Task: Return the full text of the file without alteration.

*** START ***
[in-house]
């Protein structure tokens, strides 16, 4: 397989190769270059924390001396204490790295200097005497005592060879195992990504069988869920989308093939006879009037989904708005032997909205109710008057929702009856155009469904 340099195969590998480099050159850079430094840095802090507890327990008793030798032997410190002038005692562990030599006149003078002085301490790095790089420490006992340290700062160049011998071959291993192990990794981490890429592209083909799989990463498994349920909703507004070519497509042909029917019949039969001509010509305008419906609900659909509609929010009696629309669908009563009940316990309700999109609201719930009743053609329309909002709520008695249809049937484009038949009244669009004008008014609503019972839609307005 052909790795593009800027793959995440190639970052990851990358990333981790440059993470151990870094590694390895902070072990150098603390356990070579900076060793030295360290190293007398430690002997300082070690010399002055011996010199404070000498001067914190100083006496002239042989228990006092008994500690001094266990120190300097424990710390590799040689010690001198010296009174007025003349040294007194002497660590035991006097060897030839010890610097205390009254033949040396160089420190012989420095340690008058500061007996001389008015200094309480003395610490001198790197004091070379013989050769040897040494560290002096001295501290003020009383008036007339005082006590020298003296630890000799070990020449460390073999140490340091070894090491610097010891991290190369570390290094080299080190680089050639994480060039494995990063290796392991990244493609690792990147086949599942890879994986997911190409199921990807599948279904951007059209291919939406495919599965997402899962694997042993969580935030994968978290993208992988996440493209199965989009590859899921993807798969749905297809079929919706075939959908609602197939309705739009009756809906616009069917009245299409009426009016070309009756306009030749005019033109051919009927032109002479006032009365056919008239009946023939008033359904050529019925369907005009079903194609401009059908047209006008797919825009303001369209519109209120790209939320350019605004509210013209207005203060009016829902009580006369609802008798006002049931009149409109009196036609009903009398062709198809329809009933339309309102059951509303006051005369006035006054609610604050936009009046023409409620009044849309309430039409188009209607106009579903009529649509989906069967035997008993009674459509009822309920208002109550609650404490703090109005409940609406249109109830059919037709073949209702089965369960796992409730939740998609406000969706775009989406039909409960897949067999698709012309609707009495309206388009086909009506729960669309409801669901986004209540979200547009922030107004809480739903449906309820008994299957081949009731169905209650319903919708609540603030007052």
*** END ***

[in-house]
């Protein structure tokens, strides 16, 4: 397989190769270059924390001396204490790295200097005497005592060879195992990504069988869920989308093939006879009037989904708005032997909205109710008057929702009856155009469904 340099195969590998480099050159850079430094840095802090507890327990008793030798032997410190002038005692562990030599006149003078002085301490790095790089420490006992340290700062160049011998071959291993192990990794981490890429592209083909799989990463498994349920909703507004070519497509042909029917019949039969001509010509305008419906609900659909509609929010009696629309669908009563009940316990309700999109609201719930009743053609329309909002709520008695249809049937484009038949009244669009004008008014609503019972839609307005 052909790795593009800027793959995440190639970052990851990358990333981790440059993470151990870094590694390895902070072990150098603390356990070579900076060793030295360290190293007398430690002997300082070690010399002055011996010199404070000498001067914190100083006496002239042989228990006092008994500690001094266990120190300097424990710390590799040689010690001198010296009174007025003349040294007194002497660590035991006097060897030839010890610097205390009254033949040396160089420190012989420095340690008058500061007996001389008015200094309480003395610490001198790197004091070379013989050769040897040494560290002096001295501290003020009383008036007339005082006590020298003296630890000799070990020449460390073999140490340091070894090491610097010891991290190369570390290094080299080190680089050639994480060039494995990063290796392991990244493609690792990147086949599942890879994986997911190409199921990807599948279904951007059209291919939406495919599965997402899962694997042993969580935030994968978290993208992988996440493209199965989009590859899921993807798969749905297809079929919706075939959908609602197939309705739009009756809906616009069917009245299409009426009016070309009756306009030749005019033109051919009927032109002479006032009365056919008239009946023939008033359904050529019925369907005009079903194609401009059908047209006008797919825009303001369209519109209120790209939320350019605004509210013209207005203060009016829902009580006369609802008798006002049931009149409109009196036609009903009398062709198809329809009933339309309102059951509303006051005369006035006054609610604050936009009046023409409620009044849309309430039409188009209607106009579903009529649509989906069967035997008993009674459509009822309920208002109550609650404490703090109005409940609406249109109830059919037709073949209702089965369960796992409730939740998609406000969706775009989406039909409960897949067999698709012309609707009495309206388009086909009506729960669309409801669901986004209540979200547009922030107004809480739903449906309820008994299957081949009731169905209650319903919708609540603030007052």